Deja Vu

As most everyone knows, I have been battling skin cancer for quite a few years now.  In my early 20’s I had my first basal cell carcinoma removed off my back.  I also went through, laser treatments, freezing spots, trying various creams, including a chemotherapy based medication, and also participated in a photodynamic treatment at MD Anderson.  3 years ago, I had MOHS surgery on my face, to remove a spot from my nose and from my upper lip.  I blogged and documented the entire procedure here with the goal of educating other people who may be facing the same situation.  I also wanted to bring attention to the dangers of tanning beds and how important it is to protect your skin.  I was featured on MD Andersons webpage and even had Good Morning America feature me in a piece they aired on skin cancer.  I started an airbrush tanning business and constantly posted about recognizing skin cancer signs, using sunscreen, staying out of tanning beds…ect.  I stayed on top of my spots, I went to MD Anderson and stood BUTT NAKED in front of one of my closest friends and 3 doctors and had my body scrutinized from top to bottom, only to learn I had 22 lesions, and even questioned as to whether or not I had ever lived near a radiation plant.  I treated my spots with Tazorac, hoping to see them disappear, a few did but for the most part, it definitely wasn’t enough.  Which leads me to where I am today…

I had a particular lesion on my right shoulder.  It had been there for some time.  Maybe 2 years, possibly 3.  It started out small and red, and eventually grew much larger and became angry, scabbed and never really healing.  I often stood in front of my closet staring at the cute tanks and sleeveless tops that I couldn’t wear, I was so self conscious of the disfiguring growth that was beginning to get worse and worse.  Finally one day I realized that I could no longer put off what I had been dreading doing since my last MOHS experience.  I located a new doctor, this time at the Skin Surgery Clinic in The Woodlands, we met and agreed it was time to start “cleaning” me up as he said.  I made an appointment to have a mini face lift, um, I mean 3 basal cells removed from my forehead for the end of March and went on my way, thinking we could deal with my shoulder and chest and arms and back and lower legs later…oh how wrong I was.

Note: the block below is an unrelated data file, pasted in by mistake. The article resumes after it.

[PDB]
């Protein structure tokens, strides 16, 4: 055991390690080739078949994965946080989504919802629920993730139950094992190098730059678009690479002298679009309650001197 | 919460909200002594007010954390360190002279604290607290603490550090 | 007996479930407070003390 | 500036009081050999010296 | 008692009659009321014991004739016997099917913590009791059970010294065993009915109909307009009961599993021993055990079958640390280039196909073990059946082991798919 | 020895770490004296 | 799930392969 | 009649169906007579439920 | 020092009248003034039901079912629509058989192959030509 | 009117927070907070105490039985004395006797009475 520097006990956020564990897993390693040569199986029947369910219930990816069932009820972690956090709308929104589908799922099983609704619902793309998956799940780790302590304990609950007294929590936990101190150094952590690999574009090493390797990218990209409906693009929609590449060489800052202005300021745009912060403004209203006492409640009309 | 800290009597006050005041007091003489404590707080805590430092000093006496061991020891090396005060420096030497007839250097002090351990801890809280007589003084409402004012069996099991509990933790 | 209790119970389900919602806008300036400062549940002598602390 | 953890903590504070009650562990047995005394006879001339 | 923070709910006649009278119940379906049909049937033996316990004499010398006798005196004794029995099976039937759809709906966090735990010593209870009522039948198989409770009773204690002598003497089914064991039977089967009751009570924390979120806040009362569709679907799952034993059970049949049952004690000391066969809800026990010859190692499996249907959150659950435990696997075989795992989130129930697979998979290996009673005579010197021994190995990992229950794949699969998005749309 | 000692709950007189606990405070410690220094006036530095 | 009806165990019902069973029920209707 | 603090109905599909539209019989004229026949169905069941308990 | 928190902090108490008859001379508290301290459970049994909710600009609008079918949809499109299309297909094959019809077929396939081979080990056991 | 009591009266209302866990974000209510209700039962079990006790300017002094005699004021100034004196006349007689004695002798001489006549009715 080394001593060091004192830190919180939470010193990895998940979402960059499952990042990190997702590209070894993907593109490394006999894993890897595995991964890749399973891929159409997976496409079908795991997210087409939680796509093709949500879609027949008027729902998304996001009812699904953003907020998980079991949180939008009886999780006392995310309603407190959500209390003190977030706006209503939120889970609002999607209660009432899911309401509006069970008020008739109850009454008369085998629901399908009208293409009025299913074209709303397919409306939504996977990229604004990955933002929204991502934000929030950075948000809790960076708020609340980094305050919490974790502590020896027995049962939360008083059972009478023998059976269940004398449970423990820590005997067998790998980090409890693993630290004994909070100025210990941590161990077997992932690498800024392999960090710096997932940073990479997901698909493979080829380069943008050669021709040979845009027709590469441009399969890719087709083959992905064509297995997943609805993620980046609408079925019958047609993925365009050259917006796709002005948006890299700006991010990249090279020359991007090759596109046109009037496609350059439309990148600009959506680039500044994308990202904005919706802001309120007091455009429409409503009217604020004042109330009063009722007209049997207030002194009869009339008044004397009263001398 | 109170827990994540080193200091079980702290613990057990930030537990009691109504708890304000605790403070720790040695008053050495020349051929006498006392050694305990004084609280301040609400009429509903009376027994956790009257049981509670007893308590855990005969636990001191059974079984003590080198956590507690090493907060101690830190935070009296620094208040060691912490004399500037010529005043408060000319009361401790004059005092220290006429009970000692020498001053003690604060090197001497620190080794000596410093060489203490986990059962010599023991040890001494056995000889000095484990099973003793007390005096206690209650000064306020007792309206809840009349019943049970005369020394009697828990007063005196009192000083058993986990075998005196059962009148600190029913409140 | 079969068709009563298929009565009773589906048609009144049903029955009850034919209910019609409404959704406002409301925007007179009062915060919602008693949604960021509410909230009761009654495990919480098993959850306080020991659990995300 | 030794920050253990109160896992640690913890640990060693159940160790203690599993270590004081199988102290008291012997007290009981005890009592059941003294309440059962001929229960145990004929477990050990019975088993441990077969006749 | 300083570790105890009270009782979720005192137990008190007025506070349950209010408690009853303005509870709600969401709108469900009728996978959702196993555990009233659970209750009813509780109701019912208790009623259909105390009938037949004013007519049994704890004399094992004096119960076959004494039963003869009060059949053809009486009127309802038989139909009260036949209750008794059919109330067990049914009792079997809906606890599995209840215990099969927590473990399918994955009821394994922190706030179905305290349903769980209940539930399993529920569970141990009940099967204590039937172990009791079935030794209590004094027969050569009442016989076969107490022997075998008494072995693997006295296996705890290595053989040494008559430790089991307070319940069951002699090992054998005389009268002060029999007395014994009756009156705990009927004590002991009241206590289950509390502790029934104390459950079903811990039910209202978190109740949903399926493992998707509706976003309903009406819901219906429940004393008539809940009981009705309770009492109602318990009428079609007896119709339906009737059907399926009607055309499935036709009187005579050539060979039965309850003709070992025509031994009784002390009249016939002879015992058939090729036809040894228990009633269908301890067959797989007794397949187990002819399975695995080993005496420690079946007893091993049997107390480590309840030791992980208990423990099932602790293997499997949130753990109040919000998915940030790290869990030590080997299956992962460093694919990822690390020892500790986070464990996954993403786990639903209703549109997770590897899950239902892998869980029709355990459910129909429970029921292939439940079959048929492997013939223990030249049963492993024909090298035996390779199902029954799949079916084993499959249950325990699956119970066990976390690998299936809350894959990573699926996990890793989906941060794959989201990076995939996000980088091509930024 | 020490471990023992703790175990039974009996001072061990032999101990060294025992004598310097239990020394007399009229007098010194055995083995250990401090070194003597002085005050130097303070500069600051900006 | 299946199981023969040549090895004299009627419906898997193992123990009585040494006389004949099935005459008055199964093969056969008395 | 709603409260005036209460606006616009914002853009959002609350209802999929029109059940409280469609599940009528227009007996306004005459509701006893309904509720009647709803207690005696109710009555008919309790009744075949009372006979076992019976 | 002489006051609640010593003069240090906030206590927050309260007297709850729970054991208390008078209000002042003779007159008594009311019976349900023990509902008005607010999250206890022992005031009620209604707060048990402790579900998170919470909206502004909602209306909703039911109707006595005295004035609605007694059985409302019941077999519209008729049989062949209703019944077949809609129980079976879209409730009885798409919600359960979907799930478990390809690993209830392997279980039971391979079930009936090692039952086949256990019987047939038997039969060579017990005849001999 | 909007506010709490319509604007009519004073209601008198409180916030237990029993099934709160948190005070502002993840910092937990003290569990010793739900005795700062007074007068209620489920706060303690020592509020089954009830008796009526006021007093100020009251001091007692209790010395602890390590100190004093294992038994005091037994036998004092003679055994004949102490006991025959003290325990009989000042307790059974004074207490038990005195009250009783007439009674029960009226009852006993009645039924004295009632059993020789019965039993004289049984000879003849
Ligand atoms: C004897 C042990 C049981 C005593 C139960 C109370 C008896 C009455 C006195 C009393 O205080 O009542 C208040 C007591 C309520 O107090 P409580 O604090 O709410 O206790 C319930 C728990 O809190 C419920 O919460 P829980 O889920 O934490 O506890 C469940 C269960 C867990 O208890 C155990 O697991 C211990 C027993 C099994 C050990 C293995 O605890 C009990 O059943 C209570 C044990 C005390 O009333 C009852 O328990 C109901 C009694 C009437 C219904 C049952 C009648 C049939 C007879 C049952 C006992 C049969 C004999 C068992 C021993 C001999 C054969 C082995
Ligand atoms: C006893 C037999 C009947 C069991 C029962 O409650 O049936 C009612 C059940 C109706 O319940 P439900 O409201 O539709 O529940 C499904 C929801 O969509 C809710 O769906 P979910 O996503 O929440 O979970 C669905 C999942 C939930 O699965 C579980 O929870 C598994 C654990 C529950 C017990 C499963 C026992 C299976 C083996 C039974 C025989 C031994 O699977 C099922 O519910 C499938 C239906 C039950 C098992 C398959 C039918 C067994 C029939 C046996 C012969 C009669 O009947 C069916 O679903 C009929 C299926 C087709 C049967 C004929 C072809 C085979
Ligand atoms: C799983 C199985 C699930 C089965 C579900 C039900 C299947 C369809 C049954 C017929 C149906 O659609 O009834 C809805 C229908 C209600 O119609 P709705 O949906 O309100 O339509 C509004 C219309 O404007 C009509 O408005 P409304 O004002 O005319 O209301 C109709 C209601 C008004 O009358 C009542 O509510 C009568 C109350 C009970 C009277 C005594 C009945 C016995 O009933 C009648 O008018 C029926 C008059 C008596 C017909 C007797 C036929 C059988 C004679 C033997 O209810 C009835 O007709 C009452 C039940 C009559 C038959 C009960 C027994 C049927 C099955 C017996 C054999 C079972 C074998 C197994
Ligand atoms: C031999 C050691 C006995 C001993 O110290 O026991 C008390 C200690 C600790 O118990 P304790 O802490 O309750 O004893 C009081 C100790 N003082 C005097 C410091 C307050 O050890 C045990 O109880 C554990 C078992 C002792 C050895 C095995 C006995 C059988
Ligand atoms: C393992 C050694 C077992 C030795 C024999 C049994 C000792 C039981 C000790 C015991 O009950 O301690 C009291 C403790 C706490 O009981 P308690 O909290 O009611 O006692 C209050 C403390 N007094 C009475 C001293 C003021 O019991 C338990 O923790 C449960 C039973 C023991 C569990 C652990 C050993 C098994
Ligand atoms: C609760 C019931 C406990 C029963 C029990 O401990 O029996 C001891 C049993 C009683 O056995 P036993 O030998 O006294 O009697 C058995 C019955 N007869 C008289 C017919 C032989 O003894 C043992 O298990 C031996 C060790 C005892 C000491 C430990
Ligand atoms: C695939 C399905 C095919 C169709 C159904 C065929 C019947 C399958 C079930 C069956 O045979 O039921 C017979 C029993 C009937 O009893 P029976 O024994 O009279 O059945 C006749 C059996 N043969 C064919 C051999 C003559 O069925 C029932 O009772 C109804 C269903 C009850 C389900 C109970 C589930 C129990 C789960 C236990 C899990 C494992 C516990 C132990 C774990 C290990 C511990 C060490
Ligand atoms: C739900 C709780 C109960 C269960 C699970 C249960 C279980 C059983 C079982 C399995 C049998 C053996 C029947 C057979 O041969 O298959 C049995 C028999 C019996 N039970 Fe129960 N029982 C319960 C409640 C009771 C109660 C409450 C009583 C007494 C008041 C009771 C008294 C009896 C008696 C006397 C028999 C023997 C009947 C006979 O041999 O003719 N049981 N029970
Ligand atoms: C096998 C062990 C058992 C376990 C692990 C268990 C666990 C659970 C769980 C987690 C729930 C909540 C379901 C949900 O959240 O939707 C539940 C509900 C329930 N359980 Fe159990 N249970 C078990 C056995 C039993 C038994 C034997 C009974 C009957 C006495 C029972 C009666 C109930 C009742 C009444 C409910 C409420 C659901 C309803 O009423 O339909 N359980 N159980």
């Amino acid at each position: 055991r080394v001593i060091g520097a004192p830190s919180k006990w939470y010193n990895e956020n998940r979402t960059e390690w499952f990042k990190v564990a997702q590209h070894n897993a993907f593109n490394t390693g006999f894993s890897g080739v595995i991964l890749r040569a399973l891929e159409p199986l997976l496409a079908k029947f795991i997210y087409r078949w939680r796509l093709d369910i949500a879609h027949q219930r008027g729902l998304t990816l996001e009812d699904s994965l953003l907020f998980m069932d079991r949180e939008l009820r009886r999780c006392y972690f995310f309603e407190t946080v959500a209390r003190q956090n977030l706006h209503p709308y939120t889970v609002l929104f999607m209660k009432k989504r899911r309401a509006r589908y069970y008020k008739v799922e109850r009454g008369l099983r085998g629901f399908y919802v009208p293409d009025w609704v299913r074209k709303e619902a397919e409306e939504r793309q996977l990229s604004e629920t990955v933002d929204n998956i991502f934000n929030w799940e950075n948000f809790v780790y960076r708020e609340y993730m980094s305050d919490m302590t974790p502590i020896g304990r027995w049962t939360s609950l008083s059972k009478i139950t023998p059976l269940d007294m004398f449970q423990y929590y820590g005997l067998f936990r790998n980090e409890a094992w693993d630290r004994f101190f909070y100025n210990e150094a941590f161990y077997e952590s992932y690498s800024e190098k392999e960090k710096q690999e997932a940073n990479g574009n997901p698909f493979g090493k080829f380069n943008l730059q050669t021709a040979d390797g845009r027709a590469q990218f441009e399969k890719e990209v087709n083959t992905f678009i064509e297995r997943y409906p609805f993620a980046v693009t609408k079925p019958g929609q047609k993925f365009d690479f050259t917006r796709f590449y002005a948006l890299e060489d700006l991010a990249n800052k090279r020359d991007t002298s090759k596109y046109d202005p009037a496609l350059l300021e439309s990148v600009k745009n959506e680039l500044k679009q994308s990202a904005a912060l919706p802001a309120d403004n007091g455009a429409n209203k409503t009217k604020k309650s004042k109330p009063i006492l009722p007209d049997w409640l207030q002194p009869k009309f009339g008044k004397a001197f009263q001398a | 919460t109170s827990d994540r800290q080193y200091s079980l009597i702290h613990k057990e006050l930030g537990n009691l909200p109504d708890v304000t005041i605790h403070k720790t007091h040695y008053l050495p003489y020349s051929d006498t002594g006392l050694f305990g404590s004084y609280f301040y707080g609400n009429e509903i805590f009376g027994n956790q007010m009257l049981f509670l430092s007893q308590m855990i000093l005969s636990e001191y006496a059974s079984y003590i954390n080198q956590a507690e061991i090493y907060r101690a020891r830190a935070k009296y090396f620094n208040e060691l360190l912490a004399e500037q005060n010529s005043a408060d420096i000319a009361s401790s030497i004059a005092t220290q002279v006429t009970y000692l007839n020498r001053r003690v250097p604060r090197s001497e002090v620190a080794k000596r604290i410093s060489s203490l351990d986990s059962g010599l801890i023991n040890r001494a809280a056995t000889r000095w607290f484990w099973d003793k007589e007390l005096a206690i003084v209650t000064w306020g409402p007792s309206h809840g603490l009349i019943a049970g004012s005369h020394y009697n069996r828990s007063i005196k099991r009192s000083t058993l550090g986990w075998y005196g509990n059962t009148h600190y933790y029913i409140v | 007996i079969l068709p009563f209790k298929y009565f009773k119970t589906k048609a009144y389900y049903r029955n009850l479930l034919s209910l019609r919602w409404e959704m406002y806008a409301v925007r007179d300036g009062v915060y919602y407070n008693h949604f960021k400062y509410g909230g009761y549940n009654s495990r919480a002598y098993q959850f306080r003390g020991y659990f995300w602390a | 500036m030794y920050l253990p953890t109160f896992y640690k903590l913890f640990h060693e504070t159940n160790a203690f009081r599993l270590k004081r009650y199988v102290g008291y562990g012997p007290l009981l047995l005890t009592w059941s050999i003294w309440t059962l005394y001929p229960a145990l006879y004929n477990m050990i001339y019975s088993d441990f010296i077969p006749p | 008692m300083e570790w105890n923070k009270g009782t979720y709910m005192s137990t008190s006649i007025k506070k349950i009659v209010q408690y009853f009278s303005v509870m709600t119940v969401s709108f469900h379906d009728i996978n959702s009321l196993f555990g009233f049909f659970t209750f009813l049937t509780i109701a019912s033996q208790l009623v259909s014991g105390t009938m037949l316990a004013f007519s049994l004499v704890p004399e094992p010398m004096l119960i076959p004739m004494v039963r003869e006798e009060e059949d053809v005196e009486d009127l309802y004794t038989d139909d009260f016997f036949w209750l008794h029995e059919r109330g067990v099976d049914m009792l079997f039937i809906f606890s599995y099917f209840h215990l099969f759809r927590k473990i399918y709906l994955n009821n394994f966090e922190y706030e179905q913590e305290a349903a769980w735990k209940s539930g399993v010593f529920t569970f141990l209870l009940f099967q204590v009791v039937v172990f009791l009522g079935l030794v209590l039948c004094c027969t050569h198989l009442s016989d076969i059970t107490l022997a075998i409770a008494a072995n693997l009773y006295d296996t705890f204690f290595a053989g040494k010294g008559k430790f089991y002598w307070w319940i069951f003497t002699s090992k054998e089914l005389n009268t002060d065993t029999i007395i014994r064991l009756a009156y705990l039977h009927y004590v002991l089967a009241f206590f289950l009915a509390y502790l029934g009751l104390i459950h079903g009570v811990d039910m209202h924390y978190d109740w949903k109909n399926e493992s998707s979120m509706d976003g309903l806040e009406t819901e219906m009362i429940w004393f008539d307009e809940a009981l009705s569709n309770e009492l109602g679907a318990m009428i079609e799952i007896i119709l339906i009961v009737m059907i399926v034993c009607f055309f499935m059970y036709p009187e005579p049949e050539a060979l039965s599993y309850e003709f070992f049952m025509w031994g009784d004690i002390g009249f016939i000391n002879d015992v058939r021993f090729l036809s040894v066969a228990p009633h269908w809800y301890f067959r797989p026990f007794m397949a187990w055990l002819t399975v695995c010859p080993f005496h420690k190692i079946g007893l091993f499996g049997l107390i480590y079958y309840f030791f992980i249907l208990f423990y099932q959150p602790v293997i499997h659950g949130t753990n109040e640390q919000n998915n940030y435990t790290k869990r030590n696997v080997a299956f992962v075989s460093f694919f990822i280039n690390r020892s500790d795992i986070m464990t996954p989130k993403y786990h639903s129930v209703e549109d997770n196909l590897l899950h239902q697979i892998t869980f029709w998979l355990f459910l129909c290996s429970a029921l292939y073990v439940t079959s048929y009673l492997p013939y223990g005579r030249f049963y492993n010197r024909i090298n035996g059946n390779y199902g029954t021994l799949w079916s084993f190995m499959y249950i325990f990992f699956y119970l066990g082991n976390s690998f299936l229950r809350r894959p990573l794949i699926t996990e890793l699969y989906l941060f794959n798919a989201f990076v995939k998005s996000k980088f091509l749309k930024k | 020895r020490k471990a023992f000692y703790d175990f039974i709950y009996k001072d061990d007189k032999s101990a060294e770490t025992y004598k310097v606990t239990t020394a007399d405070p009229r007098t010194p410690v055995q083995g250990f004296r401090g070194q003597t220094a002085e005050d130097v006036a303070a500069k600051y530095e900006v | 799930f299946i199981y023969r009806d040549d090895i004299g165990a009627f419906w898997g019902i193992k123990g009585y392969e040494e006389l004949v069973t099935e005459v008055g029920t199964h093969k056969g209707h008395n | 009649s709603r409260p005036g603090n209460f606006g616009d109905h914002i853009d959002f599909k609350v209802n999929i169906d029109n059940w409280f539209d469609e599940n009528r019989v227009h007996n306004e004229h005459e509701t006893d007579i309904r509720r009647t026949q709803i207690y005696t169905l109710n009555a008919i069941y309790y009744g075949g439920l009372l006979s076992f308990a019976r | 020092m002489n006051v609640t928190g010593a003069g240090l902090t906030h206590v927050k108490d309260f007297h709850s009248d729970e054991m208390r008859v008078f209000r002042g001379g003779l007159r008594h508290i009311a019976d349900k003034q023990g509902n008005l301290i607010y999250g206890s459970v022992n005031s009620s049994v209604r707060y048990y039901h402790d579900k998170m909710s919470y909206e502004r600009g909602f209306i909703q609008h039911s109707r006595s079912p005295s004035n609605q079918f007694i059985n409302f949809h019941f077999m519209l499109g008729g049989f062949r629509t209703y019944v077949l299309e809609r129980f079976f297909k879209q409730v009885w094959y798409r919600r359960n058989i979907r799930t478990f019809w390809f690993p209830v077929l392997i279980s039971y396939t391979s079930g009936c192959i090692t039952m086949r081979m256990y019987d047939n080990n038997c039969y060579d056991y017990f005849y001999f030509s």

This is what my shoulder looked like this past week, and this was on a good day….IMG_1965

For the most part, it stayed flaky, scabby and sore…it itched like crazy and I felt it all through my shoulder, which was a little worrisome.  My doctor and I decided that it was time to go ahead and get this one off.  He was able to fit me in his schedule and I was arrived at his office yesterday at 1pm, fully anticipating an easy, one cut, clean lines and stitch and go.  I think I was in denial.

A brief description of how MOHS surgery works.

The Mohs technique consists of meticulously removing cancerous tissue one layer at a time. After removal, the specimen’s surface area is examined under a microscope. If there are any cancer cells seen at the outer edges of the specimen, more of the surrounding tissue is removed and the process is repeated until the sample’s margins are examined and come up OK.

If, on the other hand, no cancerous cells are found on the outer edges of the tissue, only a small wound is left. This technique eliminates the guesswork from determining tumor margins, and is less likely than other surgical techniques to damage healthy skin that surrounds the lesions. Its precision is especially valuable for recurrent or aggressive skin cancers, and for high-risk lesions (such as those near a facial nerve). It also boasts the highest reported cure rate and lowest recurrence rate for basal and squamous cell cancers.